We Should All Be Feminists
We Should All Be Feminists
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An eBook short.
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This is a modified version of a talk I delivered in December 2012 at TEDxEuston, a yearly conference focused on Africa. Speakers from diverse fields deliver concise talks aimed at challenging and inspiring Africans and friends of Africa. I had spoken at a different TED conference a few years before, giving a talk titled 'The Danger of the Single Story' about how stereotypes limit and shape our thinking, especially about Africa. It seems to me that the word feminist, and the idea of feminism itself, is also limited by stereotypes. When my brother Chuks and best friend Ike, both co-organizers of the TEDxEuston conference, insisted that I speak, I could not say no. I decided to speak about feminism because it is something I feel strongly about. I suspected that it might not be a very popular subject, but I hoped to start a necessary conversation. And so that evening as I stood onstage, I felt as though I was in the presence of family -- a kind and attentive audience, but one that might resist the subject of my talk. At the end, their standing ovation gave me hope.
WE SHOULD ALL BE FEMINISTS
Okoloma was one of my greatest childhood friends. He lived on my street and looked after me like a big brother: if I liked a boy, I would ask Okoloma's opinion. Okoloma was funny and intelligent and wore cowboy boots that were pointy at the tips. In December 2005, in a plane crash in southern Nigeria, Okoloma died. It is still hard for me to put into words how I felt. Okoloma was a person I could argue with, laugh with and truly talk to. He was also the first person to call me a feminist.
I was about fourteen. We were in his house, arguing, both of us bristling with half- baked knowledge from the books we had read. I don't remember what this particular argument was about. But I remember that as I argued and argued, Okoloma looked at me and said, 'You know, you're a feminist.'
It was not a compliment. I could tell from his tone -- the same tone with which a person would say, 'You're a supporter of terrorism.'
I did not know exactly what this word feminist meant. And I did not want Okoloma to know that I didn't know. So I brushed it aside and continued to argue. The first thing I planned to do when I got home was look up the word in the dictionary.
Now fast-forward to some years later. In 2003, I wrote a novel called Purple Hibiscus, about a man who, among other things, beats his wife, and whose story doesn't end too well. While I was promoting the novel in Nigeria, a journalist, a nice, well-meaning man, told me he wanted to advise me. (Nigerians, as you might know, are very quick to give unsolicited advice.)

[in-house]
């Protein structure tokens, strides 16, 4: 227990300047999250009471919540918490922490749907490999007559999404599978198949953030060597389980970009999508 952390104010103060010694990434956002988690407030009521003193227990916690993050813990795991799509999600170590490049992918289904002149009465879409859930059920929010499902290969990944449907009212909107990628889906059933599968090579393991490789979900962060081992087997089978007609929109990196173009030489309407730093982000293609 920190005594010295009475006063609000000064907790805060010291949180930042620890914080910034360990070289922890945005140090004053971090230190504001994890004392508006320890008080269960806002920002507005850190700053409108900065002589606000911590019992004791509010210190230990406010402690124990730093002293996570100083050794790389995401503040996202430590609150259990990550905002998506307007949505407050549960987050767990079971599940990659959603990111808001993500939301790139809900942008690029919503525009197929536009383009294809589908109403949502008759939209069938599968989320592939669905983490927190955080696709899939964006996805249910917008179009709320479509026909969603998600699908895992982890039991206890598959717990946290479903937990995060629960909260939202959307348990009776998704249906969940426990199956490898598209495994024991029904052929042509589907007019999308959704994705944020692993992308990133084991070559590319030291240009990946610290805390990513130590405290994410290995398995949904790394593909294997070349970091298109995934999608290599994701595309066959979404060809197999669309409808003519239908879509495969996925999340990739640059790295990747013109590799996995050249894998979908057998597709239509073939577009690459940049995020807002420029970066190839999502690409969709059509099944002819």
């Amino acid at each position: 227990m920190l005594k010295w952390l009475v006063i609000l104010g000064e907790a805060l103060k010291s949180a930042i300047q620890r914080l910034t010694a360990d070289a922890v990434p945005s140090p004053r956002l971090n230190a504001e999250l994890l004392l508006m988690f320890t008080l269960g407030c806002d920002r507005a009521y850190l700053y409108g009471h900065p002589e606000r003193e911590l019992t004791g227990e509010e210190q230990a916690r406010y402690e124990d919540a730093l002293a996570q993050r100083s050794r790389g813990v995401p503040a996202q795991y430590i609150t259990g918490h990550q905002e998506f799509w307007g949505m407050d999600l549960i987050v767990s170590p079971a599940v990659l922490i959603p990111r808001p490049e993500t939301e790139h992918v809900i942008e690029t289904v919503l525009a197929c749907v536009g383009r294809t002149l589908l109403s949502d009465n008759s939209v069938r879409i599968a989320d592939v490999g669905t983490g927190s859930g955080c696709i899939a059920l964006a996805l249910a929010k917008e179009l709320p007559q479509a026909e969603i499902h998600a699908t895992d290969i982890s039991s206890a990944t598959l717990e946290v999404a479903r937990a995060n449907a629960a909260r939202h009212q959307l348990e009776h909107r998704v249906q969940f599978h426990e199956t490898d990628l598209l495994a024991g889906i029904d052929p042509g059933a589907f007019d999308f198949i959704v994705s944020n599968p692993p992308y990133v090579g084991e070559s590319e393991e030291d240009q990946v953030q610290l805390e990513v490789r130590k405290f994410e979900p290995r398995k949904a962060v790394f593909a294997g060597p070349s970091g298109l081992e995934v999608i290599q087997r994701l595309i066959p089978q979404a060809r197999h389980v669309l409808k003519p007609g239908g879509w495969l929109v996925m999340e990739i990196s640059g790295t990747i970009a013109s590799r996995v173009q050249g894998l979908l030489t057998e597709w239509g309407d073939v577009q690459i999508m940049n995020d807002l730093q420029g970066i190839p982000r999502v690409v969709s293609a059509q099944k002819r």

He told me that people were saying my novel was feminist, and his advice to me -- he was shaking his head sadly as he spoke -- was that I should never call myself a feminist, since feminists are women who are unhappy because they cannot find husbands.
So I decided to call myself a Happy Feminist.
About the Author-
- Chimamanda Ngozi Adichie grew up in Nigeria. Her work has been translated into thirty languages and has appeared in various publications, including The New Yorker, Granta, The O. Henry Prize Stories, the Financial Times, and Zoetrope: All-Story. She is the author of the novels Purple Hibiscus, which won the Commonwealth Writers' Prize and the Hurston/Wright Legacy Award; Half of a Yellow Sun, which won the Orange Prize and was a National Book Critics Circle Award Finalist, a New York Times Notable Book, and a People and Black Issues Book Review Best Book of the Year; Americanah, which won the National Book Critics Circle Award and was a New York Times, Washington Post, Chicago Tribune, and Entertainment Weekly Best Book of the Year; and the story collection The Thing Around Your Neck. A recipient of a MacArthur Fellowship, she divides her time between the United States and Nigeria.
Starred review from February 27, 2017
Its tough to imagine anyone other than Adichie narrating the audio edition of her feminist manifesto, which originated as a TED Talk and was later adapted into a book. Many listeners will recognize the Nigerian writer’s voice and words from pop star Beyoncé’s song “Flawless,” which featured sound bites from Adichie’s original speech. Here, those sound bites are put into context and given weight as Adichie lays out her creed. Her voice is both gentle and confident as she takes listeners through the deeply conditioned sexism she has encountered, beginning with her encounters with the label “feminist” growing up and drawing on her own experiences as well as those of other women in her life. She coolly relays the story of a woman in Nigeria who decided to sell her house because she didn’t want to intimidate a man who might want to marry her, followed by another story of an unmarried woman who wears a wedding ring to conferences so that her colleagues show her more respect. Adichie presents these anecdotes in a deliberate, matter-of-fact style. She keeps heightened emotions and urgency out of her voice, instead making use of poignant pauses to let what is she is saying sink in. It’s a powerful message, recorded in a way that will make people listen again and again. A Knopf paperback.
- Vogue "Nuanced and rousing."
- San Francisco Chronicle "Adichie is so smart about so many things."
PublisherKnopf Doubleday Publishing Group
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